It is actually harder to do anapanasati in Theravada because we do not have the so called final answer. You learn it yourself from your experience. This is tough.

If you are a monk and you have a teacher who is ready to guide you 24/7, probably that is not so difficult.

But if you are a lay person who seldom see teacher, that Theravada way is really tough. Sometimes, because lacking of technique, we can get stuck somewhere.

Theravada meditation also involves mostly in silent, in this sense sitting meditation. Even they walk, walking meditation, it is also very silent.

Dzogchen trains in movement. Basically, you must be able to reach same serenity when you are sitting and when you are dancing. And for that purpose you must know your true nature.
Title: Re: Dzogchen meditation practice rooted in the Pali canon
Post by: santamonicacj on December 27, 2012, 01:52:20 am
Quote
I've practiced both Dzogchen shamata and anapanasati, and have observed a great deal of similarity.  In both practices the breath is used as an "anchor".

In the Karma Kagyu the progression is Shamatha, Vipassana and then Mahamudra. Since Dzogchen is equivalent to Mahamudra I find the term "Dzogchen Shamatha" odd. As far as I know they are two different practices, at least to my heavily Tibetan influenced understanding. The term "Anapanassti" was unfamiliar to me. I just looked it up in Wiki.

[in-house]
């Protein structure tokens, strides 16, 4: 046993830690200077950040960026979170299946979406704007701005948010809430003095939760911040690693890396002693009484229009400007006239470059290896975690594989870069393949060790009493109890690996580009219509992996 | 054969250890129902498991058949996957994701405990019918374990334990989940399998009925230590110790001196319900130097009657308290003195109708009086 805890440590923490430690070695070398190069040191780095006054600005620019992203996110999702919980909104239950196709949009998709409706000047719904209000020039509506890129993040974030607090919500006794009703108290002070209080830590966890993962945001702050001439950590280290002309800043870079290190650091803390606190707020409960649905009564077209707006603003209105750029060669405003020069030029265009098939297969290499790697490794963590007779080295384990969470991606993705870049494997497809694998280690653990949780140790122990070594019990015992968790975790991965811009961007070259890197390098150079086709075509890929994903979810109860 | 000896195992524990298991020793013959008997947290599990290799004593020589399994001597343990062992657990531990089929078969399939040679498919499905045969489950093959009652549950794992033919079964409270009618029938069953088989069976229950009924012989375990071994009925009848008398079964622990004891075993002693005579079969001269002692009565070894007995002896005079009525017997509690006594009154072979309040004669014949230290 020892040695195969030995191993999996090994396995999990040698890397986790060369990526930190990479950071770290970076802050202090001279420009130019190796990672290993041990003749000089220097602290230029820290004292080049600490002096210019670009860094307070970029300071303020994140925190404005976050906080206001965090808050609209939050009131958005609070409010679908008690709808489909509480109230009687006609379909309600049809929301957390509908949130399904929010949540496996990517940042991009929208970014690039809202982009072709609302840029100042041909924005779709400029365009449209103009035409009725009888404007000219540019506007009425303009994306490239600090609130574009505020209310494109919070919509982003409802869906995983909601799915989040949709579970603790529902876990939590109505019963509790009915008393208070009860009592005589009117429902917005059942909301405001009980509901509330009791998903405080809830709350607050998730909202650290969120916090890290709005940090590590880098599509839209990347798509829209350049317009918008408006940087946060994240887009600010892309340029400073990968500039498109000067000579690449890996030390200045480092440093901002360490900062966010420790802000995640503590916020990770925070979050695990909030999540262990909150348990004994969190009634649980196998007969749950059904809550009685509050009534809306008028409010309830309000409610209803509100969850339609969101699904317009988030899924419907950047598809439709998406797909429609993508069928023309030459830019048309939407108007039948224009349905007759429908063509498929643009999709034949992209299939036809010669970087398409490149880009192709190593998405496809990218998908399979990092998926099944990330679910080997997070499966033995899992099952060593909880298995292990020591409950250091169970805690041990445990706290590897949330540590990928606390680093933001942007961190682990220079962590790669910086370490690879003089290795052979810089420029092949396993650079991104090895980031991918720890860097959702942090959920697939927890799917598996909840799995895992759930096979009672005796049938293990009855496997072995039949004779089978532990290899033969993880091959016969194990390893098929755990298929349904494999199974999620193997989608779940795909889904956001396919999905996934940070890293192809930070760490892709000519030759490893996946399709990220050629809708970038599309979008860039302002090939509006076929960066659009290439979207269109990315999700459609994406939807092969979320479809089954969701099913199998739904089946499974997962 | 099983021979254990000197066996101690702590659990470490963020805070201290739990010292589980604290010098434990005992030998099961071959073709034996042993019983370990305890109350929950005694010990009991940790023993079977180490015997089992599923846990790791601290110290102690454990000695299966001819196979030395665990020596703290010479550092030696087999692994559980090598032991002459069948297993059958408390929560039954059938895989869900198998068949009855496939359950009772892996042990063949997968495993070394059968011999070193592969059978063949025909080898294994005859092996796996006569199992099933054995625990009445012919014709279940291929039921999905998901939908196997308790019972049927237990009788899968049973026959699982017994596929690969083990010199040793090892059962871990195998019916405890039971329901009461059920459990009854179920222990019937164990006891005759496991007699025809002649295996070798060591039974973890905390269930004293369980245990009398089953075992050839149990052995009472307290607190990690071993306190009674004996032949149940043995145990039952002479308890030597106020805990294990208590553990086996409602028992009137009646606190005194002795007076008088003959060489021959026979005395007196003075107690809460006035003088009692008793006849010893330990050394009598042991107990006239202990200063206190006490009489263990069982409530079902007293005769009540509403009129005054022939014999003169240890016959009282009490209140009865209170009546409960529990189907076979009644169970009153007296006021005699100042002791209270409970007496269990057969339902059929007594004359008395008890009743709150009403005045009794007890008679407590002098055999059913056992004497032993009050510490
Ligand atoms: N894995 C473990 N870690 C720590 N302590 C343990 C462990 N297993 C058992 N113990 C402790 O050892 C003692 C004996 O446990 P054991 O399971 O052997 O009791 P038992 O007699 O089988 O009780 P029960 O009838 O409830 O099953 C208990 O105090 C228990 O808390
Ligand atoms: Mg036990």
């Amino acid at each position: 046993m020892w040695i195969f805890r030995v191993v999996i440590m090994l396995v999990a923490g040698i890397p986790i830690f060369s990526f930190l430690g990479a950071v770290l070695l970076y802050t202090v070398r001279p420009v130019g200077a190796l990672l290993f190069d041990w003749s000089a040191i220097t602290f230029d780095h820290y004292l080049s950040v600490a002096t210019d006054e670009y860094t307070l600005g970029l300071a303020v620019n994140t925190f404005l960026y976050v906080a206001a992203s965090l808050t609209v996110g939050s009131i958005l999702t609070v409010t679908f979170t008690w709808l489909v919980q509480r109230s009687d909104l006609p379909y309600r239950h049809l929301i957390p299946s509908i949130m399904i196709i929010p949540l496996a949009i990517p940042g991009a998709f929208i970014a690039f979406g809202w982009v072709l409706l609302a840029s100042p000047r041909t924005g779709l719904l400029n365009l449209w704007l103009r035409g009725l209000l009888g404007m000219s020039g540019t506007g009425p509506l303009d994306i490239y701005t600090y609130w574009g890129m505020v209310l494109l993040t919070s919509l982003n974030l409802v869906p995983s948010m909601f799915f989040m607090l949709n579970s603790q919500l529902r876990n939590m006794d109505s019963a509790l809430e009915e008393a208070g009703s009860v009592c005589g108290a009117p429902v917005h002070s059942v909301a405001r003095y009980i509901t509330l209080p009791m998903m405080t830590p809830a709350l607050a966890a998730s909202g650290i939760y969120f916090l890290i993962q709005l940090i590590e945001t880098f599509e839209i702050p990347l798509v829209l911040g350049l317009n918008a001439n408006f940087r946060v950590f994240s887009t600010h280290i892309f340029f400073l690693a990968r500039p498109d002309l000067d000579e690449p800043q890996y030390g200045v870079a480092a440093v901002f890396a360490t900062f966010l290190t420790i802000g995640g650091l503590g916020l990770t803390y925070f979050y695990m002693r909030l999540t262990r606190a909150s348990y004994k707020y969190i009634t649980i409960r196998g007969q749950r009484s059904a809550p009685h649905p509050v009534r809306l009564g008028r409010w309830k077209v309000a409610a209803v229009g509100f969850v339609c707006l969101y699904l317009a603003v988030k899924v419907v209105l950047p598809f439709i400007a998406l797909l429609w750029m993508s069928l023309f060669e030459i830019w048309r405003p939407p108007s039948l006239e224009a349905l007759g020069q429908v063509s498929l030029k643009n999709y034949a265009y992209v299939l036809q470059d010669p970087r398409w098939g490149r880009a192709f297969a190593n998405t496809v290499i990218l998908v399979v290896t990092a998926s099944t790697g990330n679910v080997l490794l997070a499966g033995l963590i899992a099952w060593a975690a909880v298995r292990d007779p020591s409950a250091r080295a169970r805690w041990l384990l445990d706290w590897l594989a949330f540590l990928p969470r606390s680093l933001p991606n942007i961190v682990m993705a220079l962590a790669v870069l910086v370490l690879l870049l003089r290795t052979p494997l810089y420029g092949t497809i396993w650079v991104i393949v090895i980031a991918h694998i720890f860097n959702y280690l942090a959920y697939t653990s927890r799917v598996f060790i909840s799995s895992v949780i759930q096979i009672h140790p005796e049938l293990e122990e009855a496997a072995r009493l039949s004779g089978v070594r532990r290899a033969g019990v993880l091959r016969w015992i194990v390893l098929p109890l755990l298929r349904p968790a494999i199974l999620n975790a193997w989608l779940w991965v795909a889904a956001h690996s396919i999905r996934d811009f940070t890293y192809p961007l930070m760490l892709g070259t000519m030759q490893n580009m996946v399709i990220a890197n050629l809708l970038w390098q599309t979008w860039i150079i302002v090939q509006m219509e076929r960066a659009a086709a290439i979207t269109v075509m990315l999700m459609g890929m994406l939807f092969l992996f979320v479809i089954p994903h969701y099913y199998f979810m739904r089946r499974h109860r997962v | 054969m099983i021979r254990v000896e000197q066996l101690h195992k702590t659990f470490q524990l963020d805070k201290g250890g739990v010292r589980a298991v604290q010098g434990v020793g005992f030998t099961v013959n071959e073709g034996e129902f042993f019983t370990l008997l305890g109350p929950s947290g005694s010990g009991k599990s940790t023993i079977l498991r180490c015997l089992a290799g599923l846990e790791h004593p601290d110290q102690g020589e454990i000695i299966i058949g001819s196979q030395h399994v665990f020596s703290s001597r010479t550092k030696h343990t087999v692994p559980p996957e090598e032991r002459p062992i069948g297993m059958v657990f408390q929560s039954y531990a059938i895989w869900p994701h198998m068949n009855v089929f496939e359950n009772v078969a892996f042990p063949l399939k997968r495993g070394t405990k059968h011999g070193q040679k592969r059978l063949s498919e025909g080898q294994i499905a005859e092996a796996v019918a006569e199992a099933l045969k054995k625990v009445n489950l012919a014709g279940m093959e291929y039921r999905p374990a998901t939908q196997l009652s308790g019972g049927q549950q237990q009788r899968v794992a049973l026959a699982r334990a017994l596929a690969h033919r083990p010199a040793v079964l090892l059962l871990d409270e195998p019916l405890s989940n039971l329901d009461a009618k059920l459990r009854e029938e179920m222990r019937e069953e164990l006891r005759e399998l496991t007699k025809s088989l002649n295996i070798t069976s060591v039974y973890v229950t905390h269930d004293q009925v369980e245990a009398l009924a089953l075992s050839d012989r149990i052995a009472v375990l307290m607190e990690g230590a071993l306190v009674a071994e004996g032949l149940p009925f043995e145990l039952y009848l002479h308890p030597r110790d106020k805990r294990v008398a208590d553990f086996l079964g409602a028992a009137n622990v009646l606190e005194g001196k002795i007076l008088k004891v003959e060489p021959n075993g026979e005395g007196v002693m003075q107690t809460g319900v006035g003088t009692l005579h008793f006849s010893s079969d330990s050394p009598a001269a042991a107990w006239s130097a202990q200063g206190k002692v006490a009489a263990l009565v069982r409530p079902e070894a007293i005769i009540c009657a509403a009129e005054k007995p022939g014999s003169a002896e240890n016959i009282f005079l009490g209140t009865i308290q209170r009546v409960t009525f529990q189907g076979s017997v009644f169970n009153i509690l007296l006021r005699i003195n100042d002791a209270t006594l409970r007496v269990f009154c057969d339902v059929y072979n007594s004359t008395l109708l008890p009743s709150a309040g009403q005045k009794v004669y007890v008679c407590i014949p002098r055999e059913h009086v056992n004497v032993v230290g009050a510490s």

I thought Dzogchen was a stand alone practice. I have not heard of these hybrids before.
Title: Re: Dzogchen meditation practice rooted in the Pali canon
Post by: ground on December 27, 2012, 08:19:49 pm
In the Karma Kagyu the progression is Shamatha, Vipassana and then Mahamudra. Since Dzogchen is equivalent ...
If there is progression then it is just a fabrication by the intellect.  :fu:
Title: Re: Dzogchen meditation practice rooted in the Pali canon
Post by: santamonicacj on December 27, 2012, 10:48:32 pm
In the Karma Kagyu the progression is Shamatha, Vipassana and then Mahamudra. Since Dzogchen is equivalent ...
If there is progression then it is just a fabrication by the intellect.  :fu:
My meditation instructor has been doing Mahamudra for over 50 years. He has been the retreat master for many 3 year retreats, which includes teaching Mahamudra as well as the 6 Yogas of Naropa. He teaches the meditations in that order, and in doing so is respecting the way it has been done for centuries.